Angkor Wat, Devata and Apsara

Yes, I will admit it – I have and use a vision board… a huge board with no white space left since it is entirely covered by the places around the world I hope to travel to. It is constantly inspiring and calling to me, “Wander in Wonder!” (I am going to start selling T-shirts with that slogan! Let me know if interested!) When I began this “VB”, Angkor Wat was my very first image. I was so taken by its ancient beauty, its dance with nature in a far off exotic land. Built in the early 12th century in the classical style of Khmer architecture by King Suryavarman II. It is considered to be the largest religious temple in the world. Angkor Wat has become the recognized symbol of Cambodia with a depiction on the country’s flag. I can remember very clearly the exact moment when we came around the bend and I saw it for the first time. It took my breath away… I was finally here! Words for these moments are so inadequate because it is truly a moment for the heart and not the mind.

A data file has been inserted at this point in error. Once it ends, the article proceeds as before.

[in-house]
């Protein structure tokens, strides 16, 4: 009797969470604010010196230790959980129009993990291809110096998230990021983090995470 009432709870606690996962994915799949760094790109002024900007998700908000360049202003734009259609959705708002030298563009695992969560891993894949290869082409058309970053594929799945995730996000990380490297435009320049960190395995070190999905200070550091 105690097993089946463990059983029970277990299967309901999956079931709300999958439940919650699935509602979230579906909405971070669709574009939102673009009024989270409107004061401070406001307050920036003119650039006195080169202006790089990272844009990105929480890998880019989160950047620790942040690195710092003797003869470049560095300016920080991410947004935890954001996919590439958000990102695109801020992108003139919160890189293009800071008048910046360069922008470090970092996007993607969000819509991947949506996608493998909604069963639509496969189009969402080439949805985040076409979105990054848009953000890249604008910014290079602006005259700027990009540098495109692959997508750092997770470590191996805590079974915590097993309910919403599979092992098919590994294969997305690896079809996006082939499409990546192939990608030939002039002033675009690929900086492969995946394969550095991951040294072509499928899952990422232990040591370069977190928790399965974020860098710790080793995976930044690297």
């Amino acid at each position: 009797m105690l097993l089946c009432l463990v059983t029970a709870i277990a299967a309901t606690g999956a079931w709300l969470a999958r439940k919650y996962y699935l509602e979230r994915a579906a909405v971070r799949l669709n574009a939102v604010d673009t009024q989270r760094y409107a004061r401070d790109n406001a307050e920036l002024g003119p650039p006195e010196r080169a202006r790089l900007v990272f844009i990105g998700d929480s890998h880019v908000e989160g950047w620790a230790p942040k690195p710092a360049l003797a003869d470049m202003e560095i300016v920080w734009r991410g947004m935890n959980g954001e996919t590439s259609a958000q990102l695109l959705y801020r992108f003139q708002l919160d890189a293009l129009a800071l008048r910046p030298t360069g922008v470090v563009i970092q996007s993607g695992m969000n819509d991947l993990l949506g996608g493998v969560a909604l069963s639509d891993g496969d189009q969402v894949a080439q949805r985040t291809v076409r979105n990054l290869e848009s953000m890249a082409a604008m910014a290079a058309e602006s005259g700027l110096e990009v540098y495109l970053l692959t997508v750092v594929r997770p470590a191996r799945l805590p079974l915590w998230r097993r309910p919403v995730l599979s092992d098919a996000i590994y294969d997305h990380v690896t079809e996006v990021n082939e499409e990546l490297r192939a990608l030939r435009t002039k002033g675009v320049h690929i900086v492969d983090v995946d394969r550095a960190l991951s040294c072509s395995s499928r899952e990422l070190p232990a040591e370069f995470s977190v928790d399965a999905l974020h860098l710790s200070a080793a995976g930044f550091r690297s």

I came to learn of a mystery that exists and presently has many learned men and women trying to unravel. As stated on Devata.org researchers are exploring the question: “Why do images of powerful and creative women dominate the largest religious monument on Earth and what did they mean to the Khmer rulers, priests and people?” Within the temple, there are 1,796 sculptures of women realistically rendered in stone. Some are dieties known as devatas and others are apsaras known as the sacred dancers to the gods. I was amazed by the preservation of these beautiful images over centuries and the unique differences in facial characteristics.

Even though many questions still remain regarding the extent of the feminine forces in the design and empowerment of the Khmer society, as Devata.org puts it: “Many women of Southeast Asia are still blessed with the feminine beauty, power and spiritual harmony that the ancient Khmers honored.” “We have only to look and continue trying to understand” and I might add, live out dreams!